the rent of Rs.250 earlier determined. The learned Single Judge did not
consider any of the relevant circumstances like the market value of the
building on the date of letting, prevailing rentals in the locality as on the
date of letting, the size or situation or amenities, age of construction,
latest assessment of the building or other circumstances. Further, when a
premises consisting of several rooms, verandahs, kitchen, terrace, bathrooms,
latrines, is let out as a single 5 unit, the question of assessing the rent
with reference to each room or portion of such premises separately does not
arise. The learned Judge's observation that by taking a pragmatic approach he
was assessing the rent at Rs.12,050, to say the least, is arbitrary and
contrary to law.
7. The learned counsel for
respondent-landlord submitted that in several cases, this court has rejected
the challenge to similar orders by refusing to grant special leave. Dismissal
of a special leave petition, in limine does not preclude this Court from
examining the same issue in other cases. Further, where the rent is increased
reasonably, having regard to the fact that the interim direction is purely a
temporary arrangement during the pendency of the writ petition, it is possible
that this Court might have refused to interfere under Article 136 of the
Constitution of India. Every wrong or doubtful exercise of jurisdiction does
not call for grant of special leave, particularly if the order has not resulted
in any injustice. In fact, in several cases, this Court has set aside the
similar interim directions for payment of excessive rents.
8. We should however note the
distinction between cases where a writ petition is filed by the tenant
challenging the order of eviction and seeking 6 stay of execution thereof, and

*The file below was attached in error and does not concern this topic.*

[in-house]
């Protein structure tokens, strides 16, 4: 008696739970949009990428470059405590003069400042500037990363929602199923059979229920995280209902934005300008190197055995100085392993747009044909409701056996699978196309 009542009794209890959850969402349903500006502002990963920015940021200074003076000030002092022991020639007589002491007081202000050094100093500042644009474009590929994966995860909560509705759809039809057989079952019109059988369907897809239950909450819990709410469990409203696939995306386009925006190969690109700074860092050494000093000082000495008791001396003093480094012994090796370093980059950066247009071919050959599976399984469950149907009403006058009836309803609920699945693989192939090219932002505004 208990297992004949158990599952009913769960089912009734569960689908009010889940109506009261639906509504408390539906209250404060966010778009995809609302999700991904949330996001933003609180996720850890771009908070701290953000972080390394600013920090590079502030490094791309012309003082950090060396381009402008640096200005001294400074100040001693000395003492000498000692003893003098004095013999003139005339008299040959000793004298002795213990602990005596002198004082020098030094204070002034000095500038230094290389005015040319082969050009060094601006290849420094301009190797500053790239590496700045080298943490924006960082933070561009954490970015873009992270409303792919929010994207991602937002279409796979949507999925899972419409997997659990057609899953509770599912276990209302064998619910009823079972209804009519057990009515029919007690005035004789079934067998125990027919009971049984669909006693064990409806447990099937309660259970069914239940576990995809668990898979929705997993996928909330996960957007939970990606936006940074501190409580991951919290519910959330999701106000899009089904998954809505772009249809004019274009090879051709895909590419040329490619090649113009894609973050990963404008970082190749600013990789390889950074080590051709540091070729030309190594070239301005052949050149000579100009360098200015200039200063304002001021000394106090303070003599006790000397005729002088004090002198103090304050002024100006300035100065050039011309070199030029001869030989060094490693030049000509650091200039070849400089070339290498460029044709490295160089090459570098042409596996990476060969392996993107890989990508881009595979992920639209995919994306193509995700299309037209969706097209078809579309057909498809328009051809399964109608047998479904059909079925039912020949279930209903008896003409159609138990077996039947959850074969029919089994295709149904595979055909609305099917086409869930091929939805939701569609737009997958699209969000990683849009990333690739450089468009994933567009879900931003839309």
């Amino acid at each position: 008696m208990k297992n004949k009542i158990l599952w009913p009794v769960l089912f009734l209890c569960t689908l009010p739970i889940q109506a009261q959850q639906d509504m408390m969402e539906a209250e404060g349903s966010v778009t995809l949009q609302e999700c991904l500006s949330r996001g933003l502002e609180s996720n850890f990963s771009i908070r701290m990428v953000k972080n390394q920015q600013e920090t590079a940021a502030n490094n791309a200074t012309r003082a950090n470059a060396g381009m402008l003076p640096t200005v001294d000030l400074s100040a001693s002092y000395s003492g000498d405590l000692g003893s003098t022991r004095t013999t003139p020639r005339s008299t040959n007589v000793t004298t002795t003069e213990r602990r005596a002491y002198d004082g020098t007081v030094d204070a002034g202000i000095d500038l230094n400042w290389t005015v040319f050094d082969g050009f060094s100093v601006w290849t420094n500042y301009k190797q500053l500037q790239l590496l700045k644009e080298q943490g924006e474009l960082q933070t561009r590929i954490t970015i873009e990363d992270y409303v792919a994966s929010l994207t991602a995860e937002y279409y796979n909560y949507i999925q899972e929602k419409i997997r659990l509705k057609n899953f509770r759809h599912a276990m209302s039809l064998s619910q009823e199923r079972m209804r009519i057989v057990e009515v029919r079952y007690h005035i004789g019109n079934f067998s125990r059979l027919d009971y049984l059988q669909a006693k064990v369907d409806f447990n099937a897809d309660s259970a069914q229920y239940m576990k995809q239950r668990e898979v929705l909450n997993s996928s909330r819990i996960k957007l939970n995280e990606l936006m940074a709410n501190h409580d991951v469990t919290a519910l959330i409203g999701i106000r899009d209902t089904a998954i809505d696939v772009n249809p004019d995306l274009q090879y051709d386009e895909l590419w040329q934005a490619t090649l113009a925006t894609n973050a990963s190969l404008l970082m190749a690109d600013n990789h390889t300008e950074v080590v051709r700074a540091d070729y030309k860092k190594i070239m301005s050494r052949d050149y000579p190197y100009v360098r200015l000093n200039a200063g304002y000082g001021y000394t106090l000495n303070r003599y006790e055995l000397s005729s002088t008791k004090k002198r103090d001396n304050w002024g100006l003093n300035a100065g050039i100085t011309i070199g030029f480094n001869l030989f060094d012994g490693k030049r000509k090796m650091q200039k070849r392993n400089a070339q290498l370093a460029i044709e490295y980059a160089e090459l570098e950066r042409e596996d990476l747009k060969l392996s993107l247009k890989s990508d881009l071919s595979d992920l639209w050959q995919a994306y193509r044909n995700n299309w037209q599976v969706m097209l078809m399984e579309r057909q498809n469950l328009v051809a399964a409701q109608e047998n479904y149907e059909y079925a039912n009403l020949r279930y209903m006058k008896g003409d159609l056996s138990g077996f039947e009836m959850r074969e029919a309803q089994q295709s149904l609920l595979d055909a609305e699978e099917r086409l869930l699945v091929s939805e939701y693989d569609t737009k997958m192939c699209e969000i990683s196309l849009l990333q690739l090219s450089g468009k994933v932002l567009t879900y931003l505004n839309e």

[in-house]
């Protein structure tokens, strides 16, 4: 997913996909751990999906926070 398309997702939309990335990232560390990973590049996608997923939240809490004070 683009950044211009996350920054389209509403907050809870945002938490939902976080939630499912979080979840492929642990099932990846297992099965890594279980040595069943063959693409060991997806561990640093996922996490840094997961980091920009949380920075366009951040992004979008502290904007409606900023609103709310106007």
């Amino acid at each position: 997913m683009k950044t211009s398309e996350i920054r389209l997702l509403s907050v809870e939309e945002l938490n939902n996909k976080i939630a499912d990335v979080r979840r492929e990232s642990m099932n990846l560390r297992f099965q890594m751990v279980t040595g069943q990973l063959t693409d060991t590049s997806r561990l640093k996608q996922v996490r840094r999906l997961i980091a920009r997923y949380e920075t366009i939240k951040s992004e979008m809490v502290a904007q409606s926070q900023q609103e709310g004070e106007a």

cases where a writ petition is filed by the landlord challenging the rejection
of a petition for eviction. What we have stated above is with reference to writ
petitions filed by landlords. In writ petitions filed by tenants, while
granting stay of execution of the order of eviction pending disposal of writ
petition, the High Court has the discretion to impose reasonable conditions to
safeguard the interests of the landlord.
But even in such cases the High
Court cannot obviously impose conditions which are ex facie arbitrary and
oppressive thereby making the order of stay illusory. When a tenant files a
writ petition challenging the order of eviction, the High Court may reject the
writ petition if it finds no merit in the case of the tenant; or in some cases,
the High Court may admit the writ petition but refuse to grant stay of
execution, in which event, the tenant may be evicted, but can claim restoration
of possession if he ultimately succeeds in the writ petition; or in some cases,
the High Court finding the case fit for admission, may grant stay of eviction,
with or without conditions, so that status quo is maintained till the matter is
decided. Where the High Court chooses to impose any conditions in regard to
stay, such conditions should not be unreasonable or oppressive or in terrorem.
Adopting some arbitrary figure as prevailing market rent without any basis and
directing the tenant to pay absurdly high rent would be considered oppressive
and unreasonable 7 even when such direction is issued as a condition for stay
of eviction. High Court should desist from doing so.
9. To sum up, in writ petitions by
landlord against rejection of eviction petitions, there is no scope for issue
of any interim direction to the tenant to pay higher rent. But in writ
petitions by tenants against grant of eviction, the High Court may, as a
condition of stay, direct the tenant to pay higher rent during the pendency of
the writ petition. This again is subject to two limitations. First, the
condition should be reasonable. Second, there should not be any bar in the
respective State rent control legislation in regard to such increase in rent.
Be that as it may.
10. The appeal is allowed and the
order dated 17.10.2006 passed by the High Court directing the tenant to pay
rent at the rate of Rs.12050/- per month from October, 2006 is set aside.
(R V Raveendran) New Delhi;